The Four People You Don’t Want in Your Meetings

If we had a nickel for every meeting we’ve sat in that was completely unnecessary, we’d be rolling in dough. Unfortunately, meetings are an unavoidable part of corporate culture, whether you’re at a big or small outfit.  Of course, we’ve all been invited to meetings with 20-plus people, no schedule, goals, or next steps and afterwards lamented the myriad ways in which we could have spent the last two hours more effectively. In fact, a recent survey by recruitment firm Robert Half International showed 28 per cent of meetings were viewed as unnecessary or unproductive and executives felt preparation time, meetings and follow-up represented a significant block of time they could better spend elsewhere.

When done correctly, meetings can be a great place to communicate your ideas and thoughts, brainstorm with others and raise important questions. You have a captive audience, a goal in mind, and a platform that lends itself to discussion. Some people, however, don’t know the right way to participate in meetings and, as a result, can derail the whole process.

Here are the four types of communicators we’ve witnessed in meetings time and time again (and wished we hadn’t):

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Our Fun Fearless Interview

Yesterday, we did an in-studio interview with Cosmo Radio’s “Cocktails with Patrick,” a show that airs on Sirius XM Radio everyday from 3-6 p.m. EST and is hosted by the adorable Patrick Meagher and produced by the lovely Lea Palmieri.  We landed the interview at the suggestion of Cosmopolitan‘s Editor-in-Chief Kate White, the very definition of her magazine’s motto “Fun Fearless Female” — and we had an absolute ball.  Our chat with Patrick lasted 45 minutes and yet it felt like 5.  We’re not sure how Cosmo Radio found him but he’s a real talent with a great sense of humor who can make any guest feel at ease (did we mention that he’s adorable?).

During our interview, we doled out advice that we hope was helpful to the show’s young (mostly female) listeners about do’s and don’ts in the workplace — from what not to post on Facebook and Twitter to tips on how to dress for an interview, from simple e-mail mistakes to avoid to how to set up informational interviews.

We love Cosmo!

We want to thank Kate, Cosmo editor Zoe Ruderman, Lea and Patrick again for making our interview a great experience. We wish every interview about the book could be as easy and fun as this one!  If you don’t already, follow @CosmoRadio, @CockswithP, @CosmoOnline and @KateMWhite on Twitter.  And of course @BestPublicist too for updates on the book, press interviews and speaking engagements.  Thanks!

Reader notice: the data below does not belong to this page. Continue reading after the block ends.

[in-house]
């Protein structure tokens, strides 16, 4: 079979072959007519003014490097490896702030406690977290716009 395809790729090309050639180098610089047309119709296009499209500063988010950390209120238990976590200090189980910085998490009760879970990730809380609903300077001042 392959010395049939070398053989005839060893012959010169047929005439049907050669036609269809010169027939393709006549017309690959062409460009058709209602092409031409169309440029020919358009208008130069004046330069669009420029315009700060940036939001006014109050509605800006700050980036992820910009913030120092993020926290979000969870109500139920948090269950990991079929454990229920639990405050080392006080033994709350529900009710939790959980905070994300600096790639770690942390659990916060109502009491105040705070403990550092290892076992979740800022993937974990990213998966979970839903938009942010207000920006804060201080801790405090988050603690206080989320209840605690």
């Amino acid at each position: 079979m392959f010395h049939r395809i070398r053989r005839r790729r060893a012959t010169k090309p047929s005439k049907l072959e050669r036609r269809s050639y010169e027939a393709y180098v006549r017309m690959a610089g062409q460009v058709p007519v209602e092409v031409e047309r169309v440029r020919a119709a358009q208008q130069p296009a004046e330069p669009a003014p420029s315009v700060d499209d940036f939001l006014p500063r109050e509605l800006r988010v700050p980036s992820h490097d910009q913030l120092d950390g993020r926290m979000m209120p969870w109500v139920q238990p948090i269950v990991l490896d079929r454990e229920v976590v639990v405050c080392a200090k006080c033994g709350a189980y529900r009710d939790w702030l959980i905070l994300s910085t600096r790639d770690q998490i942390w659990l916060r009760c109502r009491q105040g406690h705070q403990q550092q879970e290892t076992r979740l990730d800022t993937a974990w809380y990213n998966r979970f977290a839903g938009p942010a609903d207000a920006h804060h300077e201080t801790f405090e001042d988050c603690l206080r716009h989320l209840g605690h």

One-on-One Interview: Dan Schawbel, Personal Branding Guru

In Be Your Own Best Publicist, we share tips and advice from friends, colleagues and key experts in PR and beyond. One person who has great wisdom on how to brand yourself is Dan Schawbel, the founder of Millennial Branding, LLC & author of Me 2.0. We caught up with him recently to get his insight about personal branding and leveraging classic PR and marketing techniques to stand out in the workplace.

What skill or technique have you, yourself, used to get ahead or get a job?

The best technique I learned was to gather new skills outside of work that would be relevant to my internal career path. I was stuck in a product marketing role and wanted to be in social media marketing back in late 2007.

By starting a blog, establishing myself on social networks, and then constantly marketing myself every single day, I became a better marketer and more valuable to my company. The result was that I was able to create my own unique role within my company called “social media specialist.” Ever since then, I’ve been following my passion, honing my skills, and have been continuously innovating.
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How to Kick-Start Your Career as the Job Market Rebounds

It was just reported by Crain’s New York Business that, for the first time in 19 months, the jobless rate in New York City has fallen below 9 percent (granted, it was at 8.9% for December 2010 but still…) and the national rate was at 9.4%, the lowest it’s been in many months. While this is still not what we’d like the figure to be and the decrease may be due to some folks coming off unemployment, it also could indicate a slow recovery and a job market that’s opening back up again.

With the new year up and running, it’s vital that the unemployed, underemployed and unhappily employed take stock of where they are and make a plan for their career future. Whether you need a job or are in one but looking to make a move, now is the time to get going. Here are a few ways to kick-start your job search for 2011: